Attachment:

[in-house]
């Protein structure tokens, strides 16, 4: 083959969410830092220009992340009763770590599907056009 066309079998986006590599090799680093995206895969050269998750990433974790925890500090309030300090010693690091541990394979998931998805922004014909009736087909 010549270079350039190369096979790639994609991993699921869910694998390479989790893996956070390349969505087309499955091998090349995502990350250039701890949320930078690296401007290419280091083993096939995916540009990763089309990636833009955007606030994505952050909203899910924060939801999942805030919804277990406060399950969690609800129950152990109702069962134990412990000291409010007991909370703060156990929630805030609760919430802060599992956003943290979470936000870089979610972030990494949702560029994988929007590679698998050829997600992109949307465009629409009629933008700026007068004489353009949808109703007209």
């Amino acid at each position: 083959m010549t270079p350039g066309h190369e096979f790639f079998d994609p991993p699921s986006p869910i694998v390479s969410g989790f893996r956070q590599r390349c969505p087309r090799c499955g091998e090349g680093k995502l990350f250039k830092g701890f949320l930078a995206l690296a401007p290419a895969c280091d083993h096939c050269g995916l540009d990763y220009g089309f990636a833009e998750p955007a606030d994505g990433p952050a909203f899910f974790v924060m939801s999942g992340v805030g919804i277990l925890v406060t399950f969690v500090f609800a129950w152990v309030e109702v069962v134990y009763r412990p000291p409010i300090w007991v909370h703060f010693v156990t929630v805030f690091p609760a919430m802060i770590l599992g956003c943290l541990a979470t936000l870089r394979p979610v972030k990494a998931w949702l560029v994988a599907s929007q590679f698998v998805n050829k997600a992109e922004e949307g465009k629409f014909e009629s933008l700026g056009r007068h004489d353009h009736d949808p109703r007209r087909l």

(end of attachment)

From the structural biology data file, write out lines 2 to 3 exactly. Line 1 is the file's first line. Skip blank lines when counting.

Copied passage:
């Protein structure tokens, strides 16, 4: 083959969410830092220009992340009763770590599907056009 066309079998986006590599090799680093995206895969050269998750990433974790925890500090309030300090010693690091541990394979998931998805922004014909009736087909 010549270079350039190369096979790639994609991993699921869910694998390479989790893996956070390349969505087309499955091998090349995502990350250039701890949320930078690296401007290419280091083993096939995916540009990763089309990636833009955007606030994505952050909203899910924060939801999942805030919804277990406060399950969690609800129950152990109702069962134990412990000291409010007991909370703060156990929630805030609760919430802060599992956003943290979470936000870089979610972030990494949702560029994988929007590679698998050829997600992109949307465009629409009629933008700026007068004489353009949808109703007209």
């Amino acid at each position: 083959m010549t270079p350039g066309h190369e096979f790639f079998d994609p991993p699921s986006p869910i694998v390479s969410g989790f893996r956070q590599r390349c969505p087309r090799c499955g091998e090349g680093k995502l990350f250039k830092g701890f949320l930078a995206l690296a401007p290419a895969c280091d083993h096939c050269g995916l540009d990763y220009g089309f990636a833009e998750p955007a606030d994505g990433p952050a909203f899910f974790v924060m939801s999942g992340v805030g919804i277990l925890v406060t399950f969690v500090f609800a129950w152990v309030e109702v069962v134990y009763r412990p000291p409010i300090w007991v909370h703060f010693v156990t929630v805030f690091p609760a919430m802060i770590l599992g956003c943290l541990a979470t936000l870089r394979p979610v972030k990494a998931w949702l560029v994988a599907s929007q590679f698998v998805n050829k997600a992109e922004e949307g465009k629409f014909e009629s933008l700026g056009r007068h004489d353009h009736d949808p109703r007209r087909l």